A woman grieves next to the dead body of her son, as an alleged drug user who was killed by unidentified assailants, in Manila, October 3, 2017. (Photo by AFP)
A group of lawyers in the Philippines has filed a petition with the country’s Supreme Court in an attempt to stop President Rodrigo Duterte’s 16-month old war on drugs, which has reportedly claimed the lives of thousands of people across the country.
The petition was filed on Wednesday by Free Legal Assistance Group (FLAG) — a nationwide human rights lawyers’ organization — on behalf of three people whose relatives were killed by police.
It called for judicial intervention in the government’s “illegal campaign,” which it said allows police to kill and circumvent legal procedures.
The lawyers wrote that a practice of compiling lists of “drug personalities” and encouraging citizens to anonymously provide names was tantamount to drawing up a hit list.
“The present war on drugs being waged by the government is not going to stop illegal drugs, crime, and corruption,” said FLAG chairman Jose Manuel Diokno. “[It] will only result in the killing of more and more people, especially the poor.”
Police arrest an alleged drug dealer in Manila, September 28, 2017. (Photo by AFP)
Duterte launched his trademark “war on drugs” soon after taking office in June 2016. Around 3,900 people have been killed in operations by police, according to Philippine National Police (PNP) data.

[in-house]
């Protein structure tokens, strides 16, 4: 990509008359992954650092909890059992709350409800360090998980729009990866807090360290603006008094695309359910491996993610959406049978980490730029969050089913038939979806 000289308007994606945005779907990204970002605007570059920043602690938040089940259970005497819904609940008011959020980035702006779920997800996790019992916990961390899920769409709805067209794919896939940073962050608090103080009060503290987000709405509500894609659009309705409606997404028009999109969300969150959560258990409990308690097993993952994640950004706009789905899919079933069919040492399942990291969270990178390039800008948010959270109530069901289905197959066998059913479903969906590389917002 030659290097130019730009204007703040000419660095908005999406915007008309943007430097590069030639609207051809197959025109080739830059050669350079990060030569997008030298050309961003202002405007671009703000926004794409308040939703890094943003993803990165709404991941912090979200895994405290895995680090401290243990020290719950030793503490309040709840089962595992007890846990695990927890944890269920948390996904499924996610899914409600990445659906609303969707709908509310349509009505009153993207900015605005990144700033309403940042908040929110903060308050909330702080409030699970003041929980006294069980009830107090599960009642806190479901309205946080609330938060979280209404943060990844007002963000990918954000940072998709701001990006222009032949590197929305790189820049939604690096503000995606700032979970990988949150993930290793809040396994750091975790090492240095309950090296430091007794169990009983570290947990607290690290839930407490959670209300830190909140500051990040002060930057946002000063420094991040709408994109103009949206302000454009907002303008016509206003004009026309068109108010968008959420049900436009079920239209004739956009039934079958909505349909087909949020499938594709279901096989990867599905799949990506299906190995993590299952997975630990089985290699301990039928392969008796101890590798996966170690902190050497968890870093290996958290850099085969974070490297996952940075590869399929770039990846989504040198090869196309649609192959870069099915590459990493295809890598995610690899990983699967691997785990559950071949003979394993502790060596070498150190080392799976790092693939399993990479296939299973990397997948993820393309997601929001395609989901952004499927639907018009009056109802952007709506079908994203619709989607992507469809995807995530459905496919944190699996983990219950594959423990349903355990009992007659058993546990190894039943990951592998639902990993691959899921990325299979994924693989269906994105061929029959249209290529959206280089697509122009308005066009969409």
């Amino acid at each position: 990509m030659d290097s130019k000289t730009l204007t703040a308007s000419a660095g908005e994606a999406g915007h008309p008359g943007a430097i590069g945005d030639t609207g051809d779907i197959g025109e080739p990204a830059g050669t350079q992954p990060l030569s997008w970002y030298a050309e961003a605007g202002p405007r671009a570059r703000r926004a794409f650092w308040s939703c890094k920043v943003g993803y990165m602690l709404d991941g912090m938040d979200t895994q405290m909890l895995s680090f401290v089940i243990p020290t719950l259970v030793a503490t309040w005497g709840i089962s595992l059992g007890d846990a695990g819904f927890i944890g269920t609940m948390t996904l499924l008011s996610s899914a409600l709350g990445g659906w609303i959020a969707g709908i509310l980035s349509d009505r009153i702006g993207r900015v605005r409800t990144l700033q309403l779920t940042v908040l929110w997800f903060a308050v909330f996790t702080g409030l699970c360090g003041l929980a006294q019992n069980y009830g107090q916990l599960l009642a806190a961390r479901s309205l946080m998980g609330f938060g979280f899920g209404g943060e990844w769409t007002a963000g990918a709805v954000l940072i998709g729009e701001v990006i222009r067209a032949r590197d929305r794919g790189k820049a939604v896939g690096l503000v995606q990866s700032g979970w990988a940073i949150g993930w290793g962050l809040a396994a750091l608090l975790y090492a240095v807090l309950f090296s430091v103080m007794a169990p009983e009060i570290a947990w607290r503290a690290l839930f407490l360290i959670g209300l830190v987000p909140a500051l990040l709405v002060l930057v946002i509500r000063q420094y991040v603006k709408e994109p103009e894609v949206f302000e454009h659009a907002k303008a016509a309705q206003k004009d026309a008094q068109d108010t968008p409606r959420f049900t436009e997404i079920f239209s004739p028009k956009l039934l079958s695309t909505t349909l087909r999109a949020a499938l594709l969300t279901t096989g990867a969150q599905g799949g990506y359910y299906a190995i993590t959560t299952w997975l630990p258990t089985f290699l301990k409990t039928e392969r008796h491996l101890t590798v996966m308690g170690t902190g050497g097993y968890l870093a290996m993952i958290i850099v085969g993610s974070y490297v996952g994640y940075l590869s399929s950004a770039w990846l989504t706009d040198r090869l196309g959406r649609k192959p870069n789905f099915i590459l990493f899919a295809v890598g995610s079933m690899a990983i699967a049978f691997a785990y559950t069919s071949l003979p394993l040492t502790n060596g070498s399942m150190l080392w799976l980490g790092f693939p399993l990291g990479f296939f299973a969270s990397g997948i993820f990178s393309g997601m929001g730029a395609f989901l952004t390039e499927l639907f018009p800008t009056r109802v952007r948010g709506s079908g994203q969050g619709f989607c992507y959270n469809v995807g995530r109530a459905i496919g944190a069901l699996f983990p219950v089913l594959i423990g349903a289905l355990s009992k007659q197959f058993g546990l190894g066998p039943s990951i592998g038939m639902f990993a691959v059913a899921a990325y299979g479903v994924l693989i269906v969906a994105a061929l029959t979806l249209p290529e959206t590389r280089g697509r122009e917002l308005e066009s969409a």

PNP spokesman Dionardo Carlos, meanwhile, said police “welcome the filing of the petition before the Supreme Court.”
The petition also called on the National Bureau of Investigation (NBI) to investigate the killings.
“The government’s war on drugs is short-cutting the justice system by dispensing justice from the barrels of guns,” the petition said.
Duterte has already come under fire by local and international human rights groups over the controversial war on illegal drugs.
Philippine President Rodrigo Duterte delivers a speech in Manila, October 5, 2017. (Photo by AFP)
A Human Rights Watch official in Geneva denounced the campaign over the weekend, describing it as a “travesty of basic human dignity,” which he said was pushing the Philippines to international “disrepute.”
John Fisher, the group’s advocacy director in Switzerland, said Duterte’s war on drug was a “murderous campaign,” warning that the country could face serious consequences if it continued to ignore its international obligations regarding human rights and United Nations mechanisms.
Duterte, however, insists that he would not stop the campaign, saying he is prepared to go to prison to protect the people of his country against crimes fueled by illegal drugs.